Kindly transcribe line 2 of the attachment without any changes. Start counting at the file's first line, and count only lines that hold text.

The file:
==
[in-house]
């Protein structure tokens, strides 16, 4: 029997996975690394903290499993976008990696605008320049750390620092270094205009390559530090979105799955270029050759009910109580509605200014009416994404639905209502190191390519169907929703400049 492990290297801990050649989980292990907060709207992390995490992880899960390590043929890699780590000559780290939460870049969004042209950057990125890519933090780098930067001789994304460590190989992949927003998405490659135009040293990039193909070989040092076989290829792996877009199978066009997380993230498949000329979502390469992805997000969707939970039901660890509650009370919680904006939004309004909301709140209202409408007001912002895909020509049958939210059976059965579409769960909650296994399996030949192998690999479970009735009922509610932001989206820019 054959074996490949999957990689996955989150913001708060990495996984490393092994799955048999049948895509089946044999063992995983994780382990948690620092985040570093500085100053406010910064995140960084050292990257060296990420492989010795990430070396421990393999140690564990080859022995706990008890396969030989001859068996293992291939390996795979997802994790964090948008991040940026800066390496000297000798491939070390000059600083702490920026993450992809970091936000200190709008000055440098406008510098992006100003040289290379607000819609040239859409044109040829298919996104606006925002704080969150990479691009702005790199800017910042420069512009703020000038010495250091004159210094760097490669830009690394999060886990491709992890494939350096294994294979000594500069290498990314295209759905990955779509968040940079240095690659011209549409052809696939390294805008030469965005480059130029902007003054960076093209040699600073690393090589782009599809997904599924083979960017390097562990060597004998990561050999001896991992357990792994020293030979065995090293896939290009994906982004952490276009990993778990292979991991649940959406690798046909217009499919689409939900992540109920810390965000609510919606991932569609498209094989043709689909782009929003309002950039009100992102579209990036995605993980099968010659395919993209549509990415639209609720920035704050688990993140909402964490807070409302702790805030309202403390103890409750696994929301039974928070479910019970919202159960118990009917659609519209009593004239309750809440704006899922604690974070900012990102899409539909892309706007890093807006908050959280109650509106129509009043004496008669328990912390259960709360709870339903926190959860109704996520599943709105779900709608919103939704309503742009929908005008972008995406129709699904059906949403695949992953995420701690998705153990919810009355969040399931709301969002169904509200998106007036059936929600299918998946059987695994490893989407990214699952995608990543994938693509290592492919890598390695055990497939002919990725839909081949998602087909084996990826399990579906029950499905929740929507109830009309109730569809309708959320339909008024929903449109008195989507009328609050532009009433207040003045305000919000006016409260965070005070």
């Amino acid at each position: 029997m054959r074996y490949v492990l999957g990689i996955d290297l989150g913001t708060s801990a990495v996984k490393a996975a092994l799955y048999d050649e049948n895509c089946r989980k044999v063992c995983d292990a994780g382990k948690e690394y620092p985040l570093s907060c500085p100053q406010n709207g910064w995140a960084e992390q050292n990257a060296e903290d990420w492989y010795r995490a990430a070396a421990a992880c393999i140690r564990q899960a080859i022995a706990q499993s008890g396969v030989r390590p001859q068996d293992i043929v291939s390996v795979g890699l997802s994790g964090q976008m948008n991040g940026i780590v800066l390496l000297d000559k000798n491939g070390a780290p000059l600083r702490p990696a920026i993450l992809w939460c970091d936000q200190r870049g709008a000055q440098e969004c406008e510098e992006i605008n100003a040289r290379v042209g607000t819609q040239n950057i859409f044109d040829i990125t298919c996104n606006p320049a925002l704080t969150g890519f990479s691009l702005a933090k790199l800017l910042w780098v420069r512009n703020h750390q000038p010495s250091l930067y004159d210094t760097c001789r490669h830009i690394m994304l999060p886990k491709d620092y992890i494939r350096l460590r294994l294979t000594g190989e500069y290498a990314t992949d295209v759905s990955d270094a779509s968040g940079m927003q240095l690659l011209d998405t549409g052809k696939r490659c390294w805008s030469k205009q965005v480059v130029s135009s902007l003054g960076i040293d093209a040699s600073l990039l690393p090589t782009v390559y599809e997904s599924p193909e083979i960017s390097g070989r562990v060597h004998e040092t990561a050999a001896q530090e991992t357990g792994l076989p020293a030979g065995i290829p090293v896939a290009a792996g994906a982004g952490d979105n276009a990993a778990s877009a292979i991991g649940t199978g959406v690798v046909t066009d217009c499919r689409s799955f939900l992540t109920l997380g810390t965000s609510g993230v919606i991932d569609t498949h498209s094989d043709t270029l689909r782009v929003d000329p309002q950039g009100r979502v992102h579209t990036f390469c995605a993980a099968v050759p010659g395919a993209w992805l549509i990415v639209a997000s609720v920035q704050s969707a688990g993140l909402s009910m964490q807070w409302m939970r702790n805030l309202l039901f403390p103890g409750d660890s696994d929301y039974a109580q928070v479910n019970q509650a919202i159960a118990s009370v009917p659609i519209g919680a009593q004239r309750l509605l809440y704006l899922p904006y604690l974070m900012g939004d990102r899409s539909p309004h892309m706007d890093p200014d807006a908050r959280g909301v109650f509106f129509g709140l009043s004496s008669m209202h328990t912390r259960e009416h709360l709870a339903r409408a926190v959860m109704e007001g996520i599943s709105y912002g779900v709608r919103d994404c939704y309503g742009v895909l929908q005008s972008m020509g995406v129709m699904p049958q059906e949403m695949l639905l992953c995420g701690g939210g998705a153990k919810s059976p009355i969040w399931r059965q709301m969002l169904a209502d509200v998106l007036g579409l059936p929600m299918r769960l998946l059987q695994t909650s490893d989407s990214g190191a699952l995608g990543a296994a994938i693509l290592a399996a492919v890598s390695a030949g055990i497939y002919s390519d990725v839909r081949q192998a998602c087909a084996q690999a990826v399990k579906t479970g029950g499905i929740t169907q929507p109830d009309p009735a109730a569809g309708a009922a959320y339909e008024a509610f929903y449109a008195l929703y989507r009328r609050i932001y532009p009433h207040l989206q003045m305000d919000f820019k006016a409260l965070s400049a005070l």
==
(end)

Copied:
């Protein structure tokens, strides 16, 4: 029997996975690394903290499993976008990696605008320049750390620092270094205009390559530090979105799955270029050759009910109580509605200014009416994404639905209502190191390519169907929703400049 492990290297801990050649989980292990907060709207992390995490992880899960390590043929890699780590000559780290939460870049969004042209950057990125890519933090780098930067001789994304460590190989992949927003998405490659135009040293990039193909070989040092076989290829792996877009199978066009997380993230498949000329979502390469992805997000969707939970039901660890509650009370919680904006939004309004909301709140209202409408007001912002895909020509049958939210059976059965579409769960909650296994399996030949192998690999479970009735009922509610932001989206820019 054959074996490949999957990689996955989150913001708060990495996984490393092994799955048999049948895509089946044999063992995983994780382990948690620092985040570093500085100053406010910064995140960084050292990257060296990420492989010795990430070396421990393999140690564990080859022995706990008890396969030989001859068996293992291939390996795979997802994790964090948008991040940026800066390496000297000798491939070390000059600083702490920026993450992809970091936000200190709008000055440098406008510098992006100003040289290379607000819609040239859409044109040829298919996104606006925002704080969150990479691009702005790199800017910042420069512009703020000038010495250091004159210094760097490669830009690394999060886990491709992890494939350096294994294979000594500069290498990314295209759905990955779509968040940079240095690659011209549409052809696939390294805008030469965005480059130029902007003054960076093209040699600073690393090589782009599809997904599924083979960017390097562990060597004998990561050999001896991992357990792994020293030979065995090293896939290009994906982004952490276009990993778990292979991991649940959406690798046909217009499919689409939900992540109920810390965000609510919606991932569609498209094989043709689909782009929003309002950039009100992102579209990036995605993980099968010659395919993209549509990415639209609720920035704050688990993140909402964490807070409302702790805030309202403390103890409750696994929301039974928070479910019970919202159960118990009917659609519209009593004239309750809440704006899922604690974070900012990102899409539909892309706007890093807006908050959280109650509106129509009043004496008669328990912390259960709360709870339903926190959860109704996520599943709105779900709608919103939704309503742009929908005008972008995406129709699904059906949403695949992953995420701690998705153990919810009355969040399931709301969002169904509200998106007036059936929600299918998946059987695994490893989407990214699952995608990543994938693509290592492919890598390695055990497939002919990725839909081949998602087909084996990826399990579906029950499905929740929507109830009309109730569809309708959320339909008024929903449109008195989507009328609050532009009433207040003045305000919000006016409260965070005070």